DescriptionThe warming global climate is triggering ever more extreme weather events with records being broken year on year for flooding, heat and cold waves and wind strengths. Consequently, more buildings are failing in the face of such weather events. In order to build structures that can withstand ever greater climate challenges in which people and populations can ‘bounce forwards’ to remain safe in them, even in worse weather conditions, we need to upgrade our approach to the climatic design of buildings around the world. A recent project to design a tent to stand for twelve months at Collins Bay, Antarctica, emphasised that it is difficult to approach more ‘extreme design’ without actually experiencing the extreme conditions they may be required to operate in. This paper outlines what was learnt in that project about designing for extremely cold and windy environments. Lessons learnt were often unanticipated and included new insights into the form, materials, design, construction and siting of the tent at both its design, its fabrication and its building stages. This paper outlines the main steps in that design learning. The project clearly demonstrated the complexity of the issues involved in making sure the tent was optimally designed and built for and in its location, with a view to ensuring it would not fail in local conditions which include minus 300C during winter and locally recorded winds of up to 200mph. It provides valuable lessons on the underlying process of how to design more generally for more extreme weather futures.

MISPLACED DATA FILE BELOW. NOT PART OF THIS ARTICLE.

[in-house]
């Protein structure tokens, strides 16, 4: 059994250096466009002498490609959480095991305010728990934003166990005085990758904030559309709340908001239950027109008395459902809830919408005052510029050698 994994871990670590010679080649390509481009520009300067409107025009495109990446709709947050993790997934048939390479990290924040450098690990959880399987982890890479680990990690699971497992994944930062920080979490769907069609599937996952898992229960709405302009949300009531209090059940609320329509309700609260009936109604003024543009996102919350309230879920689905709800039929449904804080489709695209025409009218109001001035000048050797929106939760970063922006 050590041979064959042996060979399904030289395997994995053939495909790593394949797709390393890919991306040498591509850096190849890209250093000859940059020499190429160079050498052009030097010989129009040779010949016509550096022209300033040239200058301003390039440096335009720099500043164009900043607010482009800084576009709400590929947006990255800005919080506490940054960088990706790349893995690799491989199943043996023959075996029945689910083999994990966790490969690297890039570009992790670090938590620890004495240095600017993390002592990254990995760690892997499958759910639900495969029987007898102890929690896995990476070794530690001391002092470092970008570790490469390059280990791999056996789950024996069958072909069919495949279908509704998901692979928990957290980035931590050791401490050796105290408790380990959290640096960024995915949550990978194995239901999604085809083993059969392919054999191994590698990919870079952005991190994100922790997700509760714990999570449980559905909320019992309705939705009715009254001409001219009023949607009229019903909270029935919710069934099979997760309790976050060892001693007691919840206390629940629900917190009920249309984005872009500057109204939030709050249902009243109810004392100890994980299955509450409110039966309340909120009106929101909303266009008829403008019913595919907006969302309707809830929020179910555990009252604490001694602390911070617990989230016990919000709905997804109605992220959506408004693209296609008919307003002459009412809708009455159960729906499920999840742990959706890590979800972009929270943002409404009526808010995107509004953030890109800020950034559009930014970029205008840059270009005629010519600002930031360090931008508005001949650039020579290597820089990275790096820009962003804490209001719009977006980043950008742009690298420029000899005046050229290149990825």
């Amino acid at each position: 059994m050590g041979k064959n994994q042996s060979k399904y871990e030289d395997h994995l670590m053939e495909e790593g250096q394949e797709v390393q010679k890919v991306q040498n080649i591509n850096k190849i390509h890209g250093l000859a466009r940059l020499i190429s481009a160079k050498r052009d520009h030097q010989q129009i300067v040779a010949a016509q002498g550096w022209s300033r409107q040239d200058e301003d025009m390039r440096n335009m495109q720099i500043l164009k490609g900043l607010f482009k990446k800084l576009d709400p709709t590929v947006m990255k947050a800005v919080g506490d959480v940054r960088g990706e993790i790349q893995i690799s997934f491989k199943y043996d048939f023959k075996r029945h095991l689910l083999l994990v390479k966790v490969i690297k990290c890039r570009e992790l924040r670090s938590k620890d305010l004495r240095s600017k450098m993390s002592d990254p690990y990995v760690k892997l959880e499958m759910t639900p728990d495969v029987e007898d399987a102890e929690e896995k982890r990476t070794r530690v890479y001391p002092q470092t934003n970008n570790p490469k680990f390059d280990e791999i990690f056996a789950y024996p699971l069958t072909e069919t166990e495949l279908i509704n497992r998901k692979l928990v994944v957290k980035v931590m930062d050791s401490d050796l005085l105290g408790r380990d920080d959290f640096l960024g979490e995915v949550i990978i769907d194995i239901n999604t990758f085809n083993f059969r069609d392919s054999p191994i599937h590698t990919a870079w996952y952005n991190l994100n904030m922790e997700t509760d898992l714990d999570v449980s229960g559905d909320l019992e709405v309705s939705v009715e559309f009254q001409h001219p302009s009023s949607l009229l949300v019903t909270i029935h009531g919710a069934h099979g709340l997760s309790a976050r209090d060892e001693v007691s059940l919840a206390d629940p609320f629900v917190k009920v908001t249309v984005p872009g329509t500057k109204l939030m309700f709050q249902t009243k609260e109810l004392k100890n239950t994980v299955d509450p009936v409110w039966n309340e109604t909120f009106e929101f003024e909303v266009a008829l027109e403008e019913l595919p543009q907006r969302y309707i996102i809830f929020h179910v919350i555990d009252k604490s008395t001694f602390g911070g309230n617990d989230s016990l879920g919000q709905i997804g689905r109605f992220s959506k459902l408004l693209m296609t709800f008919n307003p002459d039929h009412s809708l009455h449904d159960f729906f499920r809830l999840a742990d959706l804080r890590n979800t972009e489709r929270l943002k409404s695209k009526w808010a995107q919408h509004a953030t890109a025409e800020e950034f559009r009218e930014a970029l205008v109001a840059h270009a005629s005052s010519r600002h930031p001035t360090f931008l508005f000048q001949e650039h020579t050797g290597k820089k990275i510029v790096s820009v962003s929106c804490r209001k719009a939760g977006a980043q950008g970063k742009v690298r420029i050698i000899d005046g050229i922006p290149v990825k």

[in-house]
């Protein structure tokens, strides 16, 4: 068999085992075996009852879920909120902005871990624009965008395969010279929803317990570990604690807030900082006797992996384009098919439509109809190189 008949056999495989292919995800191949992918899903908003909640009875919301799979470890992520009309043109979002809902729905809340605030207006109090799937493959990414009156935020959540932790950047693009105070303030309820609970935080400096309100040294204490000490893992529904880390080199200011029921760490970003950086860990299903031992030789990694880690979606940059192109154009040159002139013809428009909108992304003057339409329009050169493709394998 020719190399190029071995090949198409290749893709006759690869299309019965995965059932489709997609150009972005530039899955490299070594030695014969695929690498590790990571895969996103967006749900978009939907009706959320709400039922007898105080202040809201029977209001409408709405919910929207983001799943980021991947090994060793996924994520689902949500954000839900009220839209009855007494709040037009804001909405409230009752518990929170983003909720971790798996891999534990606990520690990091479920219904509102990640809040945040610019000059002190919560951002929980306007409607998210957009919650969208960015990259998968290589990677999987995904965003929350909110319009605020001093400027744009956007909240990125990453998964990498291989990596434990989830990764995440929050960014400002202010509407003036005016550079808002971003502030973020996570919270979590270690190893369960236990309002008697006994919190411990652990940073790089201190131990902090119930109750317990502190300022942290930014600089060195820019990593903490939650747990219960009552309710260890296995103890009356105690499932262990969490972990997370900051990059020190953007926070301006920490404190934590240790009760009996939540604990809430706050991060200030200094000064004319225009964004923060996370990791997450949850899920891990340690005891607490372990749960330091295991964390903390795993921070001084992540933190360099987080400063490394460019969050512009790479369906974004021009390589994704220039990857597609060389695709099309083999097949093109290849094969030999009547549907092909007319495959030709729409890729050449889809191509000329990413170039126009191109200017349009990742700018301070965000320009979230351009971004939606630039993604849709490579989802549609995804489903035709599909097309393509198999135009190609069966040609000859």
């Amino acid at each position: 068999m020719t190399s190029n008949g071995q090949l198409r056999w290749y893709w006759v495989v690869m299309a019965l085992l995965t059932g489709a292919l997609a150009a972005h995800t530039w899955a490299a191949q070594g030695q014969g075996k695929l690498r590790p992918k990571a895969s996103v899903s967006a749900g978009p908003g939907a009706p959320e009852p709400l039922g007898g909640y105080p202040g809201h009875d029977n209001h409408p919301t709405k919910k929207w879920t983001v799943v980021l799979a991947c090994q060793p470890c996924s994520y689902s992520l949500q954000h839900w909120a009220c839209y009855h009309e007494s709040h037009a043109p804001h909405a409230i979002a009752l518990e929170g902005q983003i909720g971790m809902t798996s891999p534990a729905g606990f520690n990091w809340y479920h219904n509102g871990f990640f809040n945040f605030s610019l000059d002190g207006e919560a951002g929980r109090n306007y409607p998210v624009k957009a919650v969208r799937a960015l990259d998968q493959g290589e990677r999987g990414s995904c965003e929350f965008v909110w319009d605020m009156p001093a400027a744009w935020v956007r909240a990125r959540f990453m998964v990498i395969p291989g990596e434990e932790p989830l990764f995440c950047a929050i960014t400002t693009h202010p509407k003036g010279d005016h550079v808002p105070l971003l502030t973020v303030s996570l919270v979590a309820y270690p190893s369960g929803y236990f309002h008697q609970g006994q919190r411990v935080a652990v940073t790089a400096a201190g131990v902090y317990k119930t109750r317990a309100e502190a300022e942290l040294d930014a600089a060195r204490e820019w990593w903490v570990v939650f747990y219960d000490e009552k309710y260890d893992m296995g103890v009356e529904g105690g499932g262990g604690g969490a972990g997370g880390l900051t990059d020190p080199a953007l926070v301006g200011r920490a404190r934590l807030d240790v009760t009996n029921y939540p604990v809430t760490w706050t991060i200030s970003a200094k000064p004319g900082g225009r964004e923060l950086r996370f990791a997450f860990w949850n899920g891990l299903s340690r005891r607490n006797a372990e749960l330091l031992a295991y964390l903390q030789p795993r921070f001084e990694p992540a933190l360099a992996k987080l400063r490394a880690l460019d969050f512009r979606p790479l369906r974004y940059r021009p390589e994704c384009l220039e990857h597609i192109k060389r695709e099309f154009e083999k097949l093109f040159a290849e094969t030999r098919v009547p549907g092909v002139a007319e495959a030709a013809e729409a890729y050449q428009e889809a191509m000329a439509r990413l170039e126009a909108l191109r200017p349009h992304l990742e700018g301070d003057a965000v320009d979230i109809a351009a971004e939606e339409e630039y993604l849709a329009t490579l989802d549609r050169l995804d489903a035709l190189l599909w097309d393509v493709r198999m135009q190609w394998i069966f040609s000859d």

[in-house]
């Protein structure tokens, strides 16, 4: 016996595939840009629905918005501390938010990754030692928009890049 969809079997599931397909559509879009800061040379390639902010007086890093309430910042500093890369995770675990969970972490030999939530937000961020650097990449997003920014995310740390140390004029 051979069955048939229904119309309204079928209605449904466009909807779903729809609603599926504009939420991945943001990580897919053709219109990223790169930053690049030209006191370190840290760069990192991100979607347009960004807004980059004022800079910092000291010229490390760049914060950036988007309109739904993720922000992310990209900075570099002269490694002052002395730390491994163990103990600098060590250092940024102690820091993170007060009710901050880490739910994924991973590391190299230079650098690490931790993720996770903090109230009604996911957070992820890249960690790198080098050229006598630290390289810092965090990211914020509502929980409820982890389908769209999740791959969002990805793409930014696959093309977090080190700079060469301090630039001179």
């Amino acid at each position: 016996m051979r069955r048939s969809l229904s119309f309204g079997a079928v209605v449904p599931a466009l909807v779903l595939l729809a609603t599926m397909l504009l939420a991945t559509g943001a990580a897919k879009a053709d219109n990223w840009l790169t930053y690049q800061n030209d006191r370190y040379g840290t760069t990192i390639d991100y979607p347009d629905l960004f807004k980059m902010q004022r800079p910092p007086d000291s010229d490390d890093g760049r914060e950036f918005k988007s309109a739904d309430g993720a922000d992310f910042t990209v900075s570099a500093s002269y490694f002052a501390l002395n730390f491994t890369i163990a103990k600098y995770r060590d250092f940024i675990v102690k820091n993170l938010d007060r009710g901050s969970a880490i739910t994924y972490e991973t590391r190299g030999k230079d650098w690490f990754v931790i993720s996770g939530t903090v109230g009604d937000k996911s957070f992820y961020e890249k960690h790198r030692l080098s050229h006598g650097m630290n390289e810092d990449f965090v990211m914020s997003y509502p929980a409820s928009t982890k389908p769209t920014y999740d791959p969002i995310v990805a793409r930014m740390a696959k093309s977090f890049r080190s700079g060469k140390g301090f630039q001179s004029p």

|10 Apr 2019
|1st International Conference on: Comfort at the Extremes: Energy, Economy and Climate
|Dubai, United Arab Emirates
|Degree of Recognition